The Worth The Trust Scholarship is important to me so that I can continue to follow my lifelong dream of becoming a good horseperson. Owning, training, and eventing has been my dream since I was a child. At that time, I saved every Christmas and birthday gift and all my babysitting money to take riding lessons at a local eventing barn in central New Jersey. I worked for lessons and tried to pick up any ride I could. I had a long hiatus from riding through college, graduate school, and my early career. Thirteen years ago, I was finally in a place in my life where I could include horses, so I launched in.
Applications for the 2019 Worth the Trust Educational and Sports Psychology Scholarships are due in two weeks on Monday, October 1. Since 2000, the Worth the Trust Scholarships for young adults and adult amateurs have provided financial assistance for the purpose of pursuing continued education in eventing, thanks to the generosity of Joan Iversen Goswell. The funds may be used for training opportunities such as clinics, working student positions, and private or group instruction, or to learn from an official, course designer, technical delegate, judge, veterinarian, or organizer.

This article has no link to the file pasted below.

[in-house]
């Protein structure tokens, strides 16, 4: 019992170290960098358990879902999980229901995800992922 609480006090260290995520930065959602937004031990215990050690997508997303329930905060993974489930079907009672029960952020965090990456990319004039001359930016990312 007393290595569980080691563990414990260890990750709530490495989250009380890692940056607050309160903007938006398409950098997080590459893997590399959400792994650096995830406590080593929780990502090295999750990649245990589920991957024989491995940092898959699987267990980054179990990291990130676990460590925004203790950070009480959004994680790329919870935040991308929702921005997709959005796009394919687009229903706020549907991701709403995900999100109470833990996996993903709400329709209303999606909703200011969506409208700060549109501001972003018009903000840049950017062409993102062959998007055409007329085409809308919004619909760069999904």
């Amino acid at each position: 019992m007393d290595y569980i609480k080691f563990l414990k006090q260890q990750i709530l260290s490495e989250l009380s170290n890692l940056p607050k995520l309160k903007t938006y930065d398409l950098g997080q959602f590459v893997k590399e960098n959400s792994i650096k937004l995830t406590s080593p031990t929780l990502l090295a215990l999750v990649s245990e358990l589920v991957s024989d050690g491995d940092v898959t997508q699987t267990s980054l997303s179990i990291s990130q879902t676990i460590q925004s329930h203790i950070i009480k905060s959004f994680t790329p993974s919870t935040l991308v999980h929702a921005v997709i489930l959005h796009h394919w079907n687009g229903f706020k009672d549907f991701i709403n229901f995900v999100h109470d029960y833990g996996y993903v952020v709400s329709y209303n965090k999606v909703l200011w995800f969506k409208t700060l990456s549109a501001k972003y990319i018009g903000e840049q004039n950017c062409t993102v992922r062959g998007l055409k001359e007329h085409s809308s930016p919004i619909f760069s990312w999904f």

Eventing is addictive, and I have resigned myself to the fact that I can’t kick the habit. The reason for my addiction is my horse. Her name is Rosie Red, and as her classy name may depict, she is an off-track Thoroughbred. I bought her as a four-year-old from Suffolk Downs in Boston. A risky choice, but I guess we eventers like risk. Rosie is eleven now and we are still learning the art of eventing together.
In the world of sports there is a term referred to as second wind, defined as the ability of an athlete to summon strength and perseverance following exhaustion and fatigue. In the world of eventing, and any other equestrian sport for that matter, we would be hard pressed to apply a more fitting word to a community of such dedicated athletes. These two principles, second wind and community, became a guiding theme throughout the year and in my decision to re-apply for the 2013 Worth The Trust Scholarship.